Based on award winning novel by Meg Rosoff, this teenage romance crossed with futuristic war-time drama is certainly not to everyone’s taste.
Saoirse Ronan stars as Daisy, a somewhat mentally unstable 16-year-old New-Yorker, sent to a world which couldn’t be further out of her comfort zone, the English countryside. What she doesn’t know is that with World War Three just around the corner she is about to be forced into a situation where she must be responsible for someone other than herself, something the ill-disposed teen certainly isn’t accustomed to.
The film starts, tasting like a typical teenage romance; surly suburban teenager meets country boy and they fall in love. Indeed if this had been a televised film most viewers would switch channels within minutes, however those who persevered would no doubt become caught up in the quietly terrifying twist.
Just as the inevitable romance begins to blossom a nuclear bomb is set off in London and director Kevin Macdonald really begins to show off, his impressionistic camera work transforming the beautiful landscapes into a disorientating nightmare.
It is only here that the pace of the script starts to pick up. Daisy and young cousin Piper (Harley Bird), having been separated from the boys, begin to embark on their long journey home. A journey which sees scenes of utter brutality contrasted with those of the love Daisy is fighting her way back to. And yet, although the direction, the acting, and the haunting music strive for a heart-wrenching picture, it remains difficult for the audience to care for the deaths of many characters for they are never known well enough. Even Ronan’s character is unfortunately vague, any audience expecting to connect with the bitter teen as the movie progresses will no doubt be disappointed due to the half-hearted explanation for her resentful nature. Not only does the characters lack of interest prevent her from being sympathised with, but it also hinders the plausibility of the story. Even the passionate bond described in Rosoff’s novel comes across as a naïve crush, something which is not helped by the incestuous nature of the relationship between Daisy and her cousin.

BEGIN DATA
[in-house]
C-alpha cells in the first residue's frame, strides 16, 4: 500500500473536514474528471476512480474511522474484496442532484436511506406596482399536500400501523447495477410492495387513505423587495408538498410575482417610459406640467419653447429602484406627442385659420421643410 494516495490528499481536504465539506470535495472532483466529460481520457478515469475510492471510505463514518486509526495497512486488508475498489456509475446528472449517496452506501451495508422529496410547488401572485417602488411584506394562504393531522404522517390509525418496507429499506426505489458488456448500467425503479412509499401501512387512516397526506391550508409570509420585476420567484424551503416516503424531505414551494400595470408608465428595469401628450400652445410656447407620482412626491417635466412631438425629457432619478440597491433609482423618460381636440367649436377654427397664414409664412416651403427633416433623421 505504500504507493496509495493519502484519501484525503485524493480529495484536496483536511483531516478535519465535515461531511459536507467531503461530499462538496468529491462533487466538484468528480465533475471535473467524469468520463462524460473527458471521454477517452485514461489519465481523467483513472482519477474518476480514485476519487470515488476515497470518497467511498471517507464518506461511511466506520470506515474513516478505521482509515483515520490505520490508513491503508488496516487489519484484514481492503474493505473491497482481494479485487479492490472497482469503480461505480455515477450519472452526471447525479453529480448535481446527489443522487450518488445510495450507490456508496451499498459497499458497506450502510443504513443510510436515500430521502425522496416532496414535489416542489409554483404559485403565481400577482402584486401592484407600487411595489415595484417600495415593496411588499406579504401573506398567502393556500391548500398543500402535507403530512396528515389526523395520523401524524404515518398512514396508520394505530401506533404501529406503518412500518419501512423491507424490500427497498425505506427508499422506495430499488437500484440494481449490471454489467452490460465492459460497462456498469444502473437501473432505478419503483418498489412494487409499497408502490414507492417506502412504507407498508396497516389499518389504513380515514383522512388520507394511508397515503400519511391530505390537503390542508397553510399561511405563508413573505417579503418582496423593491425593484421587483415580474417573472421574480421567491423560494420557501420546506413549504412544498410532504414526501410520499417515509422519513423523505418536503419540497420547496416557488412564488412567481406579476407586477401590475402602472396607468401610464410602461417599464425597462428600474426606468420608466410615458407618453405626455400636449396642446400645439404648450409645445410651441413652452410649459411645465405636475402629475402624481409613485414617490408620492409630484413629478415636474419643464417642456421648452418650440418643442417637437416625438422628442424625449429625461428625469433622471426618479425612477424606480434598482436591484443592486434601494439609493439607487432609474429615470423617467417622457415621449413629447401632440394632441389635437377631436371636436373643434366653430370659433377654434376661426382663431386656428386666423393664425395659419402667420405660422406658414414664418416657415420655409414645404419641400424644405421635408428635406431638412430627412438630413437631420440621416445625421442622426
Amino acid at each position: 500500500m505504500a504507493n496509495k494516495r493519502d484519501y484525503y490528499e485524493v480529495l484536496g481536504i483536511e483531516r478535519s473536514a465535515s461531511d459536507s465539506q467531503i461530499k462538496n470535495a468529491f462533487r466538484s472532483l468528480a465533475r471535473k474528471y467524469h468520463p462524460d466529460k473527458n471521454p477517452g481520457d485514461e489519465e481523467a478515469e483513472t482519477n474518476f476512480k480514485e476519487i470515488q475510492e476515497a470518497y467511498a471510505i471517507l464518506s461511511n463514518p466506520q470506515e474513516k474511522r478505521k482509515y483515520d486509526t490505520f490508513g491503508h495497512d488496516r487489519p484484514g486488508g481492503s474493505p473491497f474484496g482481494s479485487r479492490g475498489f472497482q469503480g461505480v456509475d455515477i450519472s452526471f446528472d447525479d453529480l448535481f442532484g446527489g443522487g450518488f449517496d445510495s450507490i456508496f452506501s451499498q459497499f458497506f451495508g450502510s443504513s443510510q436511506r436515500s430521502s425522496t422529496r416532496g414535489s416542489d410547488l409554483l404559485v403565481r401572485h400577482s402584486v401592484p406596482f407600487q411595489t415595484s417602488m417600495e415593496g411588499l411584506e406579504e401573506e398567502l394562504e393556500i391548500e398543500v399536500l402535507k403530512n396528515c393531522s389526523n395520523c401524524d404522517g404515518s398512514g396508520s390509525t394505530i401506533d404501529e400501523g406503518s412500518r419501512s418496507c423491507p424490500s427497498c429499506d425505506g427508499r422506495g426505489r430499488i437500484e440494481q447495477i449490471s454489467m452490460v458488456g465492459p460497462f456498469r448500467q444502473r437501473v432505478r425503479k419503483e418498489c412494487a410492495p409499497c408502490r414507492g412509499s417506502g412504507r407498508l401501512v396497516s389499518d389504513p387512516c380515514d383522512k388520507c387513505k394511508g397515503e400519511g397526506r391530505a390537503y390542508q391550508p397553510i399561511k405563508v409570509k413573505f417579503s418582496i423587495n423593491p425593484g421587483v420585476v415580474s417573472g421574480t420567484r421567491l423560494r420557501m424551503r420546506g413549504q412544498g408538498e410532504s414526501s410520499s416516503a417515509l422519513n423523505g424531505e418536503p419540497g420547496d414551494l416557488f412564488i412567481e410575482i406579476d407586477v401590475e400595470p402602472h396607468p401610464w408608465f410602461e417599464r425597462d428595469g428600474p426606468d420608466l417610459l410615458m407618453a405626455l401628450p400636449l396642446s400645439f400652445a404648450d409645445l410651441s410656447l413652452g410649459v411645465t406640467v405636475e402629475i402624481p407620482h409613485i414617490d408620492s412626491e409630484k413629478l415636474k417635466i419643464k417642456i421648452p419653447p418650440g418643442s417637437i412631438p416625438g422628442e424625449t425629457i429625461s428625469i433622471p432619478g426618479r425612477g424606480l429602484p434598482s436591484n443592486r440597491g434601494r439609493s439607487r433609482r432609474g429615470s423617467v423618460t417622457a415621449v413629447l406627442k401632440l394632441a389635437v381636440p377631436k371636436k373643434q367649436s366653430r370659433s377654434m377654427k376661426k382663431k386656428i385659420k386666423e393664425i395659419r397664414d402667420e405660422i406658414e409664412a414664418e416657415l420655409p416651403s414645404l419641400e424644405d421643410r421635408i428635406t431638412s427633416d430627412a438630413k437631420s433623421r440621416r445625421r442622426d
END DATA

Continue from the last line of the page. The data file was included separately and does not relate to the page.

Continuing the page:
All in all this film was a masterpiece in terms of direction and execution – with an undoubtedly talented cast and crew – but was upended by the disappointing script and undeveloped characters. A film worth seeing, if only for the artistic brilliance of the director, and terrifyingly realistic concept behind the script.
How I Live Now (2013), directed by Kevin Macdonald, is distributed in the UK by Momentum Pictures, Certificate 15.